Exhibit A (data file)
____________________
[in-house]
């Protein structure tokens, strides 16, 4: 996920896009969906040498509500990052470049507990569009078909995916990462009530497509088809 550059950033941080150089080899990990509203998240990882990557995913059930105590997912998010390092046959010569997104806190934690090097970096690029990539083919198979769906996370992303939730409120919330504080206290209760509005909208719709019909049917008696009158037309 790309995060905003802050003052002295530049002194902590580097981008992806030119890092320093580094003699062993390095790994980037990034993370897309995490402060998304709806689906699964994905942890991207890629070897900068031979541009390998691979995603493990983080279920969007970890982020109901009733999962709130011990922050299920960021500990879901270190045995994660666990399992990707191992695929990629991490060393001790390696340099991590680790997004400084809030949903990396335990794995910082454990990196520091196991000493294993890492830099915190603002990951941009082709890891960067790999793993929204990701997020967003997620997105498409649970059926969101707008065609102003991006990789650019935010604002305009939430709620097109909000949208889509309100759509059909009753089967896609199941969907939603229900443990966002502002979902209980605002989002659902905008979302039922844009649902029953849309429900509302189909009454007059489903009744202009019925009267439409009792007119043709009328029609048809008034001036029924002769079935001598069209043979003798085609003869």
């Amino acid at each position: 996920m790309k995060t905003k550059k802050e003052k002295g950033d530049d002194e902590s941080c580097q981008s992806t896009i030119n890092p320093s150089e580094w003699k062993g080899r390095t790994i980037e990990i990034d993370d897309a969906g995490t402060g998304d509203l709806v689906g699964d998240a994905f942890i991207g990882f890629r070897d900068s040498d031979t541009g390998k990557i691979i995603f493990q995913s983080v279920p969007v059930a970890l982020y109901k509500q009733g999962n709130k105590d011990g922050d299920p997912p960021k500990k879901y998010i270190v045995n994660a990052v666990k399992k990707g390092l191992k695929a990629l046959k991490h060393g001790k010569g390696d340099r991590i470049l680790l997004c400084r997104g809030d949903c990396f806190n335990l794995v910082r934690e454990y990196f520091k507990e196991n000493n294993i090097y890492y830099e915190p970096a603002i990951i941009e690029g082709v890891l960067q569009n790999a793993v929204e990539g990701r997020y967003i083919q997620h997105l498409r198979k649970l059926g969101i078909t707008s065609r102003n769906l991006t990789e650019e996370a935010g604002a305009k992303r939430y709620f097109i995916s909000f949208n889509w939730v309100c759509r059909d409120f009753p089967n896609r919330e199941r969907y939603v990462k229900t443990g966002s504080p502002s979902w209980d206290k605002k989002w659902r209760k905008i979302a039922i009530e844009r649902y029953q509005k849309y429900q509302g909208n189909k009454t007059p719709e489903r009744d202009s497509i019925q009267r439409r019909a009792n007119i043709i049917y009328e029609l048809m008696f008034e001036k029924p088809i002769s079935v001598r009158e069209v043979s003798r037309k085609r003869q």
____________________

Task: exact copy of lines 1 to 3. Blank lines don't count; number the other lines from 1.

[in-house]
């Protein structure tokens, strides 16, 4: 996920896009969906040498509500990052470049507990569009078909995916990462009530497509088809 550059950033941080150089080899990990509203998240990882990557995913059930105590997912998010390092046959010569997104806190934690090097970096690029990539083919198979769906996370992303939730409120919330504080206290209760509005909208719709019909049917008696009158037309 790309995060905003802050003052002295530049002194902590580097981008992806030119890092320093580094003699062993390095790994980037990034993370897309995490402060998304709806689906699964994905942890991207890629070897900068031979541009390998691979995603493990983080279920969007970890982020109901009733999962709130011990922050299920960021500990879901270190045995994660666990399992990707191992695929990629991490060393001790390696340099991590680790997004400084809030949903990396335990794995910082454990990196520091196991000493294993890492830099915190603002990951941009082709890891960067790999793993929204990701997020967003997620997105498409649970059926969101707008065609102003991006990789650019935010604002305009939430709620097109909000949208889509309100759509059909009753089967896609199941969907939603229900443990966002502002979902209980605002989002659902905008979302039922844009649902029953849309429900509302189909009454007059489903009744202009019925009267439409009792007119043709009328029609048809008034001036029924002769079935001598069209043979003798085609003869």
């Amino acid at each position: 996920m790309k995060t905003k550059k802050e003052k002295g950033d530049d002194e902590s941080c580097q981008s992806t896009i030119n890092p320093s150089e580094w003699k062993g080899r390095t790994i980037e990990i990034d993370d897309a969906g995490t402060g998304d509203l709806v689906g699964d998240a994905f942890i991207g990882f890629r070897d900068s040498d031979t541009g390998k990557i691979i995603f493990q995913s983080v279920p969007v059930a970890l982020y109901k509500q009733g999962n709130k105590d011990g922050d299920p997912p960021k500990k879901y998010i270190v045995n994660a990052v666990k399992k990707g390092l191992k695929a990629l046959k991490h060393g001790k010569g390696d340099r991590i470049l680790l997004c400084r997104g809030d949903c990396f806190n335990l794995v910082r934690e454990y990196f520091k507990e196991n000493n294993i090097y890492y830099e915190p970096a603002i990951i941009e690029g082709v890891l960067q569009n790999a793993v929204e990539g990701r997020y967003i083919q997620h997105l498409r198979k649970l059926g969101i078909t707008s065609r102003n769906l991006t990789e650019e996370a935010g604002a305009k992303r939430y709620f097109i995916s909000f949208n889509w939730v309100c759509r059909d409120f009753p089967n896609r919330e199941r969907y939603v990462k229900t443990g966002s504080p502002s979902w209980d206290k605002k989002w659902r209760k905008i979302a039922i009530e844009r649902y029953q509005k849309y429900q509302g909208n189909k009454t007059p719709e489903r009744d202009s497509i019925q009267r439409r019909a009792n007119i043709i049917y009328e029609l048809m008696f008034e001036k029924p088809i002769s079935v001598r009158e069209v043979s003798r037309k085609r003869q």